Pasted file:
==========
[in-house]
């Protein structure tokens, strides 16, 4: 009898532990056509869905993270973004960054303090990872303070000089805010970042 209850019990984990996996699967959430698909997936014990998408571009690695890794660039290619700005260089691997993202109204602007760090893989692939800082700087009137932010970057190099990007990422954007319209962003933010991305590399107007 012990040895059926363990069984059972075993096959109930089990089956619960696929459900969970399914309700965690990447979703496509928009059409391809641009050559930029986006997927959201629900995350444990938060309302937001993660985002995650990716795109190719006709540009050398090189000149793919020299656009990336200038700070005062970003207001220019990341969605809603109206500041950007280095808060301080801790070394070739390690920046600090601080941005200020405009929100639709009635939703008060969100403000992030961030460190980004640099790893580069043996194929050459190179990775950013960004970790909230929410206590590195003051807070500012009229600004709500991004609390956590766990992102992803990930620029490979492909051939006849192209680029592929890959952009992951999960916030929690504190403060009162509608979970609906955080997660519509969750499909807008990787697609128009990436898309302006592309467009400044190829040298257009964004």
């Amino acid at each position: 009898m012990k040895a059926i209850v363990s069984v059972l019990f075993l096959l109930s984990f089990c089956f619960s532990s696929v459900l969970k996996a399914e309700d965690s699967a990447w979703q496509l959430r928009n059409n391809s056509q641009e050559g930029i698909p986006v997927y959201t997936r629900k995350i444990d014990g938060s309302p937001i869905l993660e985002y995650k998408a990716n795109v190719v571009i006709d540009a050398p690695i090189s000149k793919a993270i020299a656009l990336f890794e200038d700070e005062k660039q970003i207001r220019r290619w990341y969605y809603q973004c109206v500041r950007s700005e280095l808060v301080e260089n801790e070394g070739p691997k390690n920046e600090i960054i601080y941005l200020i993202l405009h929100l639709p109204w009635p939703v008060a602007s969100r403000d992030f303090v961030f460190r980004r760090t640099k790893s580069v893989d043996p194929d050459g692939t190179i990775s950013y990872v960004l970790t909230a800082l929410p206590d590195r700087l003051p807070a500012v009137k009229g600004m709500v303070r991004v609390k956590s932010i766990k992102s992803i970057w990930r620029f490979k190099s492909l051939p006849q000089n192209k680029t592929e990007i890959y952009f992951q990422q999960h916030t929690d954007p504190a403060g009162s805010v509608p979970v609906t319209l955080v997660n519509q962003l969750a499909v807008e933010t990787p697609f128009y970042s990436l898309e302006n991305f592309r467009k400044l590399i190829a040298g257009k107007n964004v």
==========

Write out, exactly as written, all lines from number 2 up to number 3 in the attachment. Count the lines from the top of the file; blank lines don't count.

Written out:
């Protein structure tokens, strides 16, 4: 009898532990056509869905993270973004960054303090990872303070000089805010970042 209850019990984990996996699967959430698909997936014990998408571009690695890794660039290619700005260089691997993202109204602007760090893989692939800082700087009137932010970057190099990007990422954007319209962003933010991305590399107007 012990040895059926363990069984059972075993096959109930089990089956619960696929459900969970399914309700965690990447979703496509928009059409391809641009050559930029986006997927959201629900995350444990938060309302937001993660985002995650990716795109190719006709540009050398090189000149793919020299656009990336200038700070005062970003207001220019990341969605809603109206500041950007280095808060301080801790070394070739390690920046600090601080941005200020405009929100639709009635939703008060969100403000992030961030460190980004640099790893580069043996194929050459190179990775950013960004970790909230929410206590590195003051807070500012009229600004709500991004609390956590766990992102992803990930620029490979492909051939006849192209680029592929890959952009992951999960916030929690504190403060009162509608979970609906955080997660519509969750499909807008990787697609128009990436898309302006592309467009400044190829040298257009964004």
């Amino acid at each position: 009898m012990k040895a059926i209850v363990s069984v059972l019990f075993l096959l109930s984990f089990c089956f619960s532990s696929v459900l969970k996996a399914e309700d965690s699967a990447w979703q496509l959430r928009n059409n391809s056509q641009e050559g930029i698909p986006v997927y959201t997936r629900k995350i444990d014990g938060s309302p937001i869905l993660e985002y995650k998408a990716n795109v190719v571009i006709d540009a050398p690695i090189s000149k793919a993270i020299a656009l990336f890794e200038d700070e005062k660039q970003i207001r220019r290619w990341y969605y809603q973004c109206v500041r950007s700005e280095l808060v301080e260089n801790e070394g070739p691997k390690n920046e600090i960054i601080y941005l200020i993202l405009h929100l639709p109204w009635p939703v008060a602007s969100r403000d992030f303090v961030f460190r980004r760090t640099k790893s580069v893989d043996p194929d050459g692939t190179i990775s950013y990872v960004l970790t909230a800082l929410p206590d590195r700087l003051p807070a500012v009137k009229g600004m709500v303070r991004v609390k956590s932010i766990k992102s992803i970057w990930r620029f490979k190099s492909l051939p006849q000089n192209k680029t592929e990007i890959y952009f992951q990422q999960h916030t929690d954007p504190a403060g009162s805010v509608p979970v609906t319209l955080v997660n519509q962003l969750a499909v807008e933010t990787p697609f128009y970042s990436l898309e302006n991305f592309r467009k400044l590399i190829a040298g257009k107007n964004v």